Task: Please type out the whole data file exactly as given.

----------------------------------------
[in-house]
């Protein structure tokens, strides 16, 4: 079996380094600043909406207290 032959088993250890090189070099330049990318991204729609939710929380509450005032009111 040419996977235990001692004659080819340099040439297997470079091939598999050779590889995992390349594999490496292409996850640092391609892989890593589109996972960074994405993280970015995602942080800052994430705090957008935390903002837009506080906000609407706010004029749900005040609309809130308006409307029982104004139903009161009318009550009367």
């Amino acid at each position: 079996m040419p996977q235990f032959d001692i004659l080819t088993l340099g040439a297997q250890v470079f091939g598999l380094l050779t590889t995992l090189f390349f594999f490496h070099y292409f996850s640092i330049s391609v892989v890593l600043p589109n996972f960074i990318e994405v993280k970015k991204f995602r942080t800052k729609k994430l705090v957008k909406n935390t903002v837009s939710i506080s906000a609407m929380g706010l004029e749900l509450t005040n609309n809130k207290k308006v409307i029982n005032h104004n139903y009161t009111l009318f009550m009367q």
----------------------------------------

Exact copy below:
[in-house]
């Protein structure tokens, strides 16, 4: 079996380094600043909406207290 032959088993250890090189070099330049990318991204729609939710929380509450005032009111 040419996977235990001692004659080819340099040439297997470079091939598999050779590889995992390349594999490496292409996850640092391609892989890593589109996972960074994405993280970015995602942080800052994430705090957008935390903002837009506080906000609407706010004029749900005040609309809130308006409307029982104004139903009161009318009550009367």
């Amino acid at each position: 079996m040419p996977q235990f032959d001692i004659l080819t088993l340099g040439a297997q250890v470079f091939g598999l380094l050779t590889t995992l090189f390349f594999f490496h070099y292409f996850s640092i330049s391609v892989v890593l600043p589109n996972f960074i990318e994405v993280k970015k991204f995602r942080t800052k729609k994430l705090v957008k909406n935390t903002v837009s939710i506080s906000a609407m929380g706010l004029e749900l509450t005040n609309n809130k207290k308006v409307i029982n005032h104004n139903y009161t009111l009318f009550m009367q």